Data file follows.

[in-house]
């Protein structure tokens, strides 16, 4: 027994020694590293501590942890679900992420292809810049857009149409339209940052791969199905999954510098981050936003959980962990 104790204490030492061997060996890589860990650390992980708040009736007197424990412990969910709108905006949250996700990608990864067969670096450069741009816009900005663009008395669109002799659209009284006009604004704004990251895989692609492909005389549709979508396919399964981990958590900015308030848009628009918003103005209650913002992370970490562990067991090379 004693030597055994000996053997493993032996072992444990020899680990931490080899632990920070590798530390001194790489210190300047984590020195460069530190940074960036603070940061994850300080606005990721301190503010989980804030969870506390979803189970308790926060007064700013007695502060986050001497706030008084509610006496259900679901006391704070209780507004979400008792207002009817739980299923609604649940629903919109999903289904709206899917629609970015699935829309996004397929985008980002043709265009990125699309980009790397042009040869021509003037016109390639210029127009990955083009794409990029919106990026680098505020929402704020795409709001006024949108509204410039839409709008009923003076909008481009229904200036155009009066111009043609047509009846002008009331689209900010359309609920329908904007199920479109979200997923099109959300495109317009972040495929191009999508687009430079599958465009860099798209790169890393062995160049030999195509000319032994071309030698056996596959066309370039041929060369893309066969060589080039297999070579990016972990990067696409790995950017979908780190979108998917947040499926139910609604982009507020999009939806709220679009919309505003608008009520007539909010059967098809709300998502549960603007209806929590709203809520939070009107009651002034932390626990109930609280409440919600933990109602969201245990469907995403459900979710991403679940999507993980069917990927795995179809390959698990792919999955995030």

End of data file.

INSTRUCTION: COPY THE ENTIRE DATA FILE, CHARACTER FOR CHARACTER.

[in-house]
């Protein structure tokens, strides 16, 4: 027994020694590293501590942890679900992420292809810049857009149409339209940052791969199905999954510098981050936003959980962990 104790204490030492061997060996890589860990650390992980708040009736007197424990412990969910709108905006949250996700990608990864067969670096450069741009816009900005663009008395669109002799659209009284006009604004704004990251895989692609492909005389549709979508396919399964981990958590900015308030848009628009918003103005209650913002992370970490562990067991090379 004693030597055994000996053997493993032996072992444990020899680990931490080899632990920070590798530390001194790489210190300047984590020195460069530190940074960036603070940061994850300080606005990721301190503010989980804030969870506390979803189970308790926060007064700013007695502060986050001497706030008084509610006496259900679901006391704070209780507004979400008792207002009817739980299923609604649940629903919109999903289904709206899917629609970015699935829309996004397929985008980002043709265009990125699309980009790397042009040869021509003037016109390639210029127009990955083009794409990029919106990026680098505020929402704020795409709001006024949108509204410039839409709008009923003076909008481009229904200036155009009066111009043609047509009846002008009331689209900010359309609920329908904007199920479109979200997923099109959300495109317009972040495929191009999508687009430079599958465009860099798209790169890393062995160049030999195509000319032994071309030698056996596959066309370039041929060369893309066969060589080039297999070579990016972990990067696409790995950017979908780190979108998917947040499926139910609604982009507020999009939806709220679009919309505003608008009520007539909010059967098809709300998502549960603007209806929590709203809520939070009107009651002034932390626990109930609280409440919600933990109602969201245990469907995403459900979710991403679940999507993980069917990927795995179809390959698990792919999955995030």